by Andrew C White on Fri Jan 25, 2013 at 06:09:23 PM PST

        [ Parent ]

        •  I doubt that votes on the Conservative line (1+ / 0-)
          Recommended by:
          Scott Wooledge

          make any difference at all, in any race where the Republican has that line.

          Because any Conservative vote would surely be a Republican vote, if the Conservative line were not available.

          Occasionally, the Conservatives run one of their own, who almost always loses and sometimes helps elect a Democrat -- the Saland-Gipson state senate race this year, the Owens-Scozzafava-Hoffman Congressional special in 2009, and way back when Ned Pattison got re-elected to Congress in 1976.

          I'm sure there are a few others I'm unaware of.

          A public option for health insurance is a national priority.

          by devtob on Fri Jan 25, 2013 at 06:38:02 PM PST

          [ Parent ]

          •  Well... this argument can be made (4+ / 0-)
            Recommended by:
            devtob, Scott Wooledge, PinHole, slothlax
            Because any Conservative vote would surely be a Republican vote, if the Conservative line were not available.
            But the counter argument is that if you look at race after race after race comparing just numbers on the D and R lines and they are either neck and neck or, quite often, the Democrat is winning... but that when you add in the C and I lines the Republican ends up winning by anywhere from a couple thousand to 10k or more.

            Now you are right that many of those would have simply voted R had they no other choice but that is not guaranteed. A lot of those folks might have passed on that race. Fusion balloting is a really screwy way of doing things but those ballot lines are incredibly important. When the Democratic candidate succeeds in either capturing one of them or at the least denying it to the Republican the difference is tangible and sometimes makes the difference between winning and losing.

            "Do what you can with what you have where you are." - Teddy Roosevelt

            by Andrew C White on Fri Jan 25, 2013 at 07:00:06 PM PST

            [ Parent ]

            •  Yeah, a D with an I (or especially a C)= win (2+ / 0-)
              Recommended by:
              devtob, Andrew C White

              at least in most cases.  WFP always runs behind C and competes with I for fourth place.

              I love fusion balloting, it allows me to show Democrats that I have their back, but I'm on their left.

              There is truth on all sides. The question is how much.

              by slothlax on Fri Jan 25, 2013 at 11:00:11 PM PST

              [ Parent ]

              •  Which is exactly why those lines (1+ / 0-)
                Recommended by:
                slothlax

                are important. People that don't want to pull the D or R lever can still vote for one of the mainline party candidates without voting on the party line. Often, as devtob points out, those votes would occur on the main line anyhow. But often enough they are voters for the opposite party that don't like their parties candidate for some reason but won't vote on the opposing party line but will vote for the opposing parties candidate on a third party line.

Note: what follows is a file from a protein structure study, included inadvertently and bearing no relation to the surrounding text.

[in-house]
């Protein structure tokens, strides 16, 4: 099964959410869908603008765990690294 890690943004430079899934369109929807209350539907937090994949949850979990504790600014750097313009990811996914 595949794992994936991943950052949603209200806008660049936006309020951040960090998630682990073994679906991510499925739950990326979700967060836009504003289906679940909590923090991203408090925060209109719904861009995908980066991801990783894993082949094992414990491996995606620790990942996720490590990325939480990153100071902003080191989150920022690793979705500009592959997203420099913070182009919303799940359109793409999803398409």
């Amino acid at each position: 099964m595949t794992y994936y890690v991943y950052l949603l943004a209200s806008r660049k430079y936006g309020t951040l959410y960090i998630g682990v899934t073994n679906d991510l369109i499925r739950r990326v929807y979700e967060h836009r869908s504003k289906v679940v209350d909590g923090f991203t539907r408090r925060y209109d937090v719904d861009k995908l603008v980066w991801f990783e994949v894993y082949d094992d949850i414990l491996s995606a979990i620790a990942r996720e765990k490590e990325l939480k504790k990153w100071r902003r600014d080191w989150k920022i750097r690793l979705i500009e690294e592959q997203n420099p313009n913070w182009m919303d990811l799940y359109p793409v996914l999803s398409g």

"Do what you can with what you have where you are." - Teddy Roosevelt

                by Andrew C White on Sat Jan 26, 2013 at 09:15:33 AM PST

                [ Parent ]

          •  I'm not so sure (2+ / 0-)
            Recommended by:
            PinHole, devtob

            They run in local races against Republicans and win.  I think that kind of actual power builds loyalty and allows voters on the C line to really think that they are not Republicans.  If every local election is for an unopposed Republican and every state or national election is for a relatively moderate Republican, the people who feel conservative enough to vote Conservative year after year might just stay home.  I think it helps turnout.

            There is truth on all sides. The question is how much.

            by slothlax on Fri Jan 25, 2013 at 10:56:13 PM PST

            [ Parent ]

    •  No serious Republican (5+ / 0-)

      runs for US Senate in New York.

      They run for state senate, they run for Mayor, they run for county executive, they run for the US House, and if they are reall feeling their oats they run for Governor and hope they run against a second tier Democrat.

      But they don't run for US Senate. Not even 2nd tier Republicans run for US Senate.

      "Do what you can with what you have where you are." - Teddy Roosevelt

      by Andrew C White on Fri Jan 25, 2013 at 06:06:29 PM PST

      [ Parent ]

      •  We've had Republicon US Senators (3+ / 0-)

        But they were liberal Republicons.  The current Party candidates cannot be elected in New York.

        Never be afraid to voice your opinion and fight for it . Corporations aren't people, they're Republicans (Rev Al Sharpton 10/7/2011)

        by Rosalie907 on Fri Jan 25, 2013 at 08:21:23 PM PST

        [ Parent ]

        •  Not in a long, long time (0+ / 0-)

          and the state was vastly more Republican back then. Combination of the state demographic becoming more Democratic and the Republican party becoming more radical and less the liberal sort that New Yorkers might have voted for in the past.